Like I was down in plastic surgery land and I was over in, uh, deep in machine learning and ai.
Carsten: Is that really true? High level thinking is, is one of the most difficult thinking to do, or is it just like maybe for me, for me, Of abstraction that everybody that doesn't actually know what they're talking about is blabbering about.
Cause very often in higher level thinking, people are talking about generalized concepts that are so vague that when it comes down to it, they would have no clue what to do and actually how to realize something like that. I'll give your typical business strategic talk that is somewhere up 10,000 feet of the clouds and they all repeating, repeating what the other people are saying.
Without saying anything. It's talk. But that's not, that's
Deep: that's bad strategy. That's not what I'm talking about. I'm talking about higher level summarizations geeks like you and me would listen to and say, yeah, that, that. That makes sense. I'm talking about passing it through your own personal filter.
What did I ask it yesterday? I, I took a, you know, a problem that, you know, that we're facing. I said something like, how can I use a large language model to generate high quality summaries? Of large conversations and how can I, uh, assess efficacy on those generated summaries. And at first time, it kind of just, I, I don't usually like it when it just spits out a, a paragraph of stuff.
So then I say retry, but give me an explicit list with details and the use of examples. And I looked at that and I'm like, that's a high level proposal. It's not exactly what I would write, but it's pretty much a high level proposal. And I looked at it and I'm like, nothing in there is wrong. And this isn't subject matter that I don't know.
I mean, I know, I, I know if it's saying something stupid. Yeah, yeah, yeah, yeah, yeah. I'm looking at it going, huh, okay. And then if there's something that I'm like, I need a little more detail on, then I grab like, It'll list like seven, seven steps to do whatever. I'll grab number three and I'm like, and I'll rephrase that as a question and I'll, again, I always seem to have to ask it to add, uh, examples and detail and then it tear, tears it apart a little bit.
I mean, it's just something, I don't know, man. We're in a different place than we were a week ago. , we're in a different place. I mean, there's a reason everyone in tech is obsessed with this thing because last Wednesday my feed starts getting all this stuff in it and I'm like, whatever. Thursday my feed starts having, you know, people making like really bold claims that I'm like, who is this idiot?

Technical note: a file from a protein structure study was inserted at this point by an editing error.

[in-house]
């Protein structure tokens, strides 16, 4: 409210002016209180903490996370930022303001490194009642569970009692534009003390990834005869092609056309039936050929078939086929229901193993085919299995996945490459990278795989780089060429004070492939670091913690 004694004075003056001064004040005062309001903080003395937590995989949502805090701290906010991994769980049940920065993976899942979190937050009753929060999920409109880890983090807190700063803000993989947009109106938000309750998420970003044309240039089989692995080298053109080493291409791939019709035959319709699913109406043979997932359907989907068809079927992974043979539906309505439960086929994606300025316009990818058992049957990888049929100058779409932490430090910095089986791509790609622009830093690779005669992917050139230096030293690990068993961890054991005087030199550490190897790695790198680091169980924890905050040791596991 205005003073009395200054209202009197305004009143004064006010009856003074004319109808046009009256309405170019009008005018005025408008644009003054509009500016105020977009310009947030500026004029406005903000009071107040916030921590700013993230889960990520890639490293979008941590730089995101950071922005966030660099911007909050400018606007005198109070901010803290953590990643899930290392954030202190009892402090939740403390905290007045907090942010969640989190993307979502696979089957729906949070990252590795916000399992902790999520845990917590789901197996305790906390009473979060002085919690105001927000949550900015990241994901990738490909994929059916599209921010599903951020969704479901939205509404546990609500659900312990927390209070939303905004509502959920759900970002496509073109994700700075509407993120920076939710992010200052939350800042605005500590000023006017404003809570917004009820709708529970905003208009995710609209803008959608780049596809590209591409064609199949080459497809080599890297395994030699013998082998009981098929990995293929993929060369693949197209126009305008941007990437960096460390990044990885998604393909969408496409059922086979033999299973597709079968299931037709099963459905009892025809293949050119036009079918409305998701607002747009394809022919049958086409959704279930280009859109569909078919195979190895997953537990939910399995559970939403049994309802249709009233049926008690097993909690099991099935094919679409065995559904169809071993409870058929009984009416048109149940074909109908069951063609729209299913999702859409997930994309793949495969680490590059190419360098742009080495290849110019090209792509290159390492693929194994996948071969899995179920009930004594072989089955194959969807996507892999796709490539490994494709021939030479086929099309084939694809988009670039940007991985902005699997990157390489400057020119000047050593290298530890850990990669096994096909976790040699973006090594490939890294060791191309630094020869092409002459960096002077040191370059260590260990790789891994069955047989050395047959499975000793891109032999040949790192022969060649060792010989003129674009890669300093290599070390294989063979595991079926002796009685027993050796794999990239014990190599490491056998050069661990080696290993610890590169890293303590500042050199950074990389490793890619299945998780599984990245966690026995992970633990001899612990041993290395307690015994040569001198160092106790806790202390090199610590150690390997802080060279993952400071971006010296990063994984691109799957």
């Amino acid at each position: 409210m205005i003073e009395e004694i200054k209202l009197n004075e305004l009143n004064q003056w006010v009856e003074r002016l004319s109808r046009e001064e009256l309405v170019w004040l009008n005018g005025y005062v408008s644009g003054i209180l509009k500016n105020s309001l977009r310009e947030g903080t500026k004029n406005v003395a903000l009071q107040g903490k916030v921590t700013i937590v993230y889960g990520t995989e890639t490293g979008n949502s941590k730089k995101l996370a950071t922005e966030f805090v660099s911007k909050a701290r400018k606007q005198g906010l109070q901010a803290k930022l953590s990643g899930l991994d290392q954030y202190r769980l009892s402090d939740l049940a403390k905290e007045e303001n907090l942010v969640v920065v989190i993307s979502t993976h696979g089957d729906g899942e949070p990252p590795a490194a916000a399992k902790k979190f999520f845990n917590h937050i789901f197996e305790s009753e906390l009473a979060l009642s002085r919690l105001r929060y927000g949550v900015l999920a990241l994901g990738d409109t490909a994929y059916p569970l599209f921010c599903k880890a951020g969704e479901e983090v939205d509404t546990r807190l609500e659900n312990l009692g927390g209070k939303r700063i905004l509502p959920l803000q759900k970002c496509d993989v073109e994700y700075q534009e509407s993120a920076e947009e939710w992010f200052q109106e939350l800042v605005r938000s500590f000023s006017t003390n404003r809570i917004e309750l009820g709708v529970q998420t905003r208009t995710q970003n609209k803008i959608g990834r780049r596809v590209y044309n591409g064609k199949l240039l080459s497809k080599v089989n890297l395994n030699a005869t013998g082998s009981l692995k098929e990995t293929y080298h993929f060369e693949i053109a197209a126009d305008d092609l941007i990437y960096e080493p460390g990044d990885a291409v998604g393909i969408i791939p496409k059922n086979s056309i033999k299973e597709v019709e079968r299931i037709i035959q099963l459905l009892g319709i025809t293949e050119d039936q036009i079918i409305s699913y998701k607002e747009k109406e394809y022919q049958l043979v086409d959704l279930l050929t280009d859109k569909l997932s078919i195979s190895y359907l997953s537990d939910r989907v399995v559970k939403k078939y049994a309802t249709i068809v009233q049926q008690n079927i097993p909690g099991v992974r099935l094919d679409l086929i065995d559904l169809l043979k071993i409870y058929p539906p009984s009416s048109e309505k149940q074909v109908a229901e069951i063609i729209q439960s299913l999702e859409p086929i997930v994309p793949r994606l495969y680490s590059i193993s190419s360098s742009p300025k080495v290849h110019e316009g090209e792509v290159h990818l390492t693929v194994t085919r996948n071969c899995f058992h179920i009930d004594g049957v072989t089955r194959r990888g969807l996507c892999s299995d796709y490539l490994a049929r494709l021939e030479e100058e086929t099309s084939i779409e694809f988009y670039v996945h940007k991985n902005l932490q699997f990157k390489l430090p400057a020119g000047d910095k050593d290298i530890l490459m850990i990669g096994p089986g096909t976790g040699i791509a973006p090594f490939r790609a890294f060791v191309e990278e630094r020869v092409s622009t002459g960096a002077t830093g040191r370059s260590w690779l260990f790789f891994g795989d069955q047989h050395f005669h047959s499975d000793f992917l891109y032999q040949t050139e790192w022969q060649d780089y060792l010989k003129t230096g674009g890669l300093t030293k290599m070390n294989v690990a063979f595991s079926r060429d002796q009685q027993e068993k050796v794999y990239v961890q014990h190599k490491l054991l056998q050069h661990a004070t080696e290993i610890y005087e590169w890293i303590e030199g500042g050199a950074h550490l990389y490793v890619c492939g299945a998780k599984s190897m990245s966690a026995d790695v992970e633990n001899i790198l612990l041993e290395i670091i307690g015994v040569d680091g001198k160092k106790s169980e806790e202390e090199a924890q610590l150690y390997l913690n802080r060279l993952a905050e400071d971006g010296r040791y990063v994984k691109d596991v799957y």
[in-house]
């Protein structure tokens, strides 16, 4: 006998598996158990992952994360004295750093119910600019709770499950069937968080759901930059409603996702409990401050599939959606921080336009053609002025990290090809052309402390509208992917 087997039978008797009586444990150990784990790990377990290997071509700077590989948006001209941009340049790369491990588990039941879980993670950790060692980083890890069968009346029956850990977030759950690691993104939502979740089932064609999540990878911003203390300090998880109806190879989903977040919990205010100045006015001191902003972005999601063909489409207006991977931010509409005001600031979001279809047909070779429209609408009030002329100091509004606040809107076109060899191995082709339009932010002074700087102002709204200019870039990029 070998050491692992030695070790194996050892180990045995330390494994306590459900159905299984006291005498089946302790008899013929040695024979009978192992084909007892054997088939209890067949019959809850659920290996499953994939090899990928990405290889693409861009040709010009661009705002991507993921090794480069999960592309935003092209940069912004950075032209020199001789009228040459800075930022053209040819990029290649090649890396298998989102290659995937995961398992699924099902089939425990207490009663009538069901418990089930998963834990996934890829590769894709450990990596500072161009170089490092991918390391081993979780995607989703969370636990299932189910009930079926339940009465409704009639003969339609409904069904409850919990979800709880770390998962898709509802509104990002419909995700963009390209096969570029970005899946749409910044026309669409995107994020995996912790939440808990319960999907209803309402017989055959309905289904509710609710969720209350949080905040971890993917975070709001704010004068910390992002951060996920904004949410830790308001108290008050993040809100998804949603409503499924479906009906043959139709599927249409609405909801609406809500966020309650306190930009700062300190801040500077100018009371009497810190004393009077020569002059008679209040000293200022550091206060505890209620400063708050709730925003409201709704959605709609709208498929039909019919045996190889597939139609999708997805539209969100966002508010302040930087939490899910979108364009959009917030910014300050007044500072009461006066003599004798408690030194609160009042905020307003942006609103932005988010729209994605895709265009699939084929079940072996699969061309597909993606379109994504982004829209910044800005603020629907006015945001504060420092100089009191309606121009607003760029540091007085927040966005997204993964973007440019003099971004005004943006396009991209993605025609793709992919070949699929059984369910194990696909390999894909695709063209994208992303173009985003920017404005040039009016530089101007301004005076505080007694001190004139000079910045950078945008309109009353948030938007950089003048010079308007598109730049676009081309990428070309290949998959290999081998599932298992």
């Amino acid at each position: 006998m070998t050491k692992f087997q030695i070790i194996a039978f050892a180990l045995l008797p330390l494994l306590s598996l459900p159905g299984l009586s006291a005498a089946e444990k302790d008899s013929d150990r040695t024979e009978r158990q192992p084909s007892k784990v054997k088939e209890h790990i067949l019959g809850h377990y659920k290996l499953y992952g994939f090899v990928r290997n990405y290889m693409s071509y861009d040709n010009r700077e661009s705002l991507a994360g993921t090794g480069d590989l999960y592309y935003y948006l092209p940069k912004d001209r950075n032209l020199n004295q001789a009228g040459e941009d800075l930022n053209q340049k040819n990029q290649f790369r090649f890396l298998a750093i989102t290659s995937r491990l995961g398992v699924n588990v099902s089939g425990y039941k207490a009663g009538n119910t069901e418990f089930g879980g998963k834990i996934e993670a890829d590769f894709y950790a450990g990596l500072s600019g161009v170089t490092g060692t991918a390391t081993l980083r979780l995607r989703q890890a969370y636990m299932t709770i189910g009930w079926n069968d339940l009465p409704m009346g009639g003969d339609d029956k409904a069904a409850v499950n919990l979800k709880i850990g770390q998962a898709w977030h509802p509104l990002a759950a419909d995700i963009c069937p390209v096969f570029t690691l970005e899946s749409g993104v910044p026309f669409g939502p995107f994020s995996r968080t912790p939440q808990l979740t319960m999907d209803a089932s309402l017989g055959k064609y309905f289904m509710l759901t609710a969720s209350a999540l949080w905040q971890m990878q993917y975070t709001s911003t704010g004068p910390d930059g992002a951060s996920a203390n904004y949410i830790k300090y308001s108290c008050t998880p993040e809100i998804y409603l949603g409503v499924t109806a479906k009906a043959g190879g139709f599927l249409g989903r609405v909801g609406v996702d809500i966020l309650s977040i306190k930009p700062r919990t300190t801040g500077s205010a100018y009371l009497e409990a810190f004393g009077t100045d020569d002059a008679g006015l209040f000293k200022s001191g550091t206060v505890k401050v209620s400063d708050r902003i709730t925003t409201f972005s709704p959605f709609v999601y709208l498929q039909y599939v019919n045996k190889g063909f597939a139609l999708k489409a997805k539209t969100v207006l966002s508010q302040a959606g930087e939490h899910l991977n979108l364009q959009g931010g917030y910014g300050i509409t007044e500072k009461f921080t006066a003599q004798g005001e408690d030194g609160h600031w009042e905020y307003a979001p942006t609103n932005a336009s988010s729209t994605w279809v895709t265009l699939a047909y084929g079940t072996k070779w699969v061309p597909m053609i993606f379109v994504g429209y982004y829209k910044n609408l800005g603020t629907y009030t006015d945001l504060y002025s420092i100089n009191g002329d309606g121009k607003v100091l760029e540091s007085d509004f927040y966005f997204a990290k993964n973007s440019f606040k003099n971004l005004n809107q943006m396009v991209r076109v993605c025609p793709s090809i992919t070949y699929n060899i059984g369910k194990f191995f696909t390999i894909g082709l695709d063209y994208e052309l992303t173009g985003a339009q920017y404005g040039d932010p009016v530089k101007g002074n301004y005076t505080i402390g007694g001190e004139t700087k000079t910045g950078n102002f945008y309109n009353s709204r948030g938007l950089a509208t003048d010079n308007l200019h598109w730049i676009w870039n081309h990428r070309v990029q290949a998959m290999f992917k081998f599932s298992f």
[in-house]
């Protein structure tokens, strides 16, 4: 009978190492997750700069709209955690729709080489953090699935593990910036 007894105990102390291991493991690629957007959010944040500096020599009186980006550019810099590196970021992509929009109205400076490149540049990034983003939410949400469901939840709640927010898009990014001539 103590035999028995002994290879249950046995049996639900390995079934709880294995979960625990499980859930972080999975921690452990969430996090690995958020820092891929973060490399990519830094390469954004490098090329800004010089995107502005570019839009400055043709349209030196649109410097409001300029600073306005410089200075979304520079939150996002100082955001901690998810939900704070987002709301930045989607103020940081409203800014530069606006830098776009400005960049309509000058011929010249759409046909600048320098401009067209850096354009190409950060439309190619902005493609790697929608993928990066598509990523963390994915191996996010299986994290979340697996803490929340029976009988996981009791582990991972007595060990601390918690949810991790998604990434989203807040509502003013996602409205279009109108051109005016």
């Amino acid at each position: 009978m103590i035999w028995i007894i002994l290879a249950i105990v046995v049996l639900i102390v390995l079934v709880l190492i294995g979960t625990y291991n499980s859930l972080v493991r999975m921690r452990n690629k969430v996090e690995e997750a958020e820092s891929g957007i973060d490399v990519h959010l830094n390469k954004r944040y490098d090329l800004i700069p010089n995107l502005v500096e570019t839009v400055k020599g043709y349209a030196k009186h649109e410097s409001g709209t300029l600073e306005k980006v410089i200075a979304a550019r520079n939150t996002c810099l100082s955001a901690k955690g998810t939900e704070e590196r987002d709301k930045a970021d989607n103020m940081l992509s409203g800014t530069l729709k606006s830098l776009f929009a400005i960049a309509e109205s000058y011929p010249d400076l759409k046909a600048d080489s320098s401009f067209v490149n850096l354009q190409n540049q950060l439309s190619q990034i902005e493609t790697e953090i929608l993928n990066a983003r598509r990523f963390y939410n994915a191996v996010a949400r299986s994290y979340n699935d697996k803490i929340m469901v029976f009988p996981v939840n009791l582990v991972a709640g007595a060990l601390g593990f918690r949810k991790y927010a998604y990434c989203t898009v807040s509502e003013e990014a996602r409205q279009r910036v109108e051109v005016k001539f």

Like, why are they saying that Google's irrelevant and blah, blah, blah, blah, blah, and I . And then by Friday, by Friday, it's like people whose opinions matter. To me and the world saying the same crazy things. And then I'm like, I gotta play with this. So then I start playing with it on, I figured 10 minutes, I'll be outta here.
I'll be able to fill it in with my, you know, like what I've made up on large language models in my head before, but I feel like there's like a tipping point. You know, like if you think pre-web. When we, we had the internet. We had Darnet, we had email, we had all, you know, Archie at Mosaic
Carsten: as a search engine.
Deep: Before Mosaic. Before Mosaic, like I'm talking 1992. We had all of the, the raw ingredients and then an HTML browser. Mosaic comes along. And just kind of stitches it together a little
Carsten: bit. Well, it, it's all about, it's all, it's all about discovery. It's all about finding things that are relevant to you at that moment in time.
And that's how the whole search was born. Right. Well, that,
Deep: that little ux tweak, which I would argue like that's kind of what the, the browser was the UX tweak.
Carsten: Yeah, I guess it definitely was a ux, HTML was a ux, like it was a way of, um, it was a publishing system. Really?
Deep: Yeah. But it exposed the graph in a way that was navigable for the first time.
Carsten: that, we had BBS systems, so that's kinda like the precursor to it, right? Where everybody had like their own little, um, content management system that they would give you access to and you could play with it and read it. Yeah. Yeah, exactly.
Deep: So I would, I would argue it was like, it was something.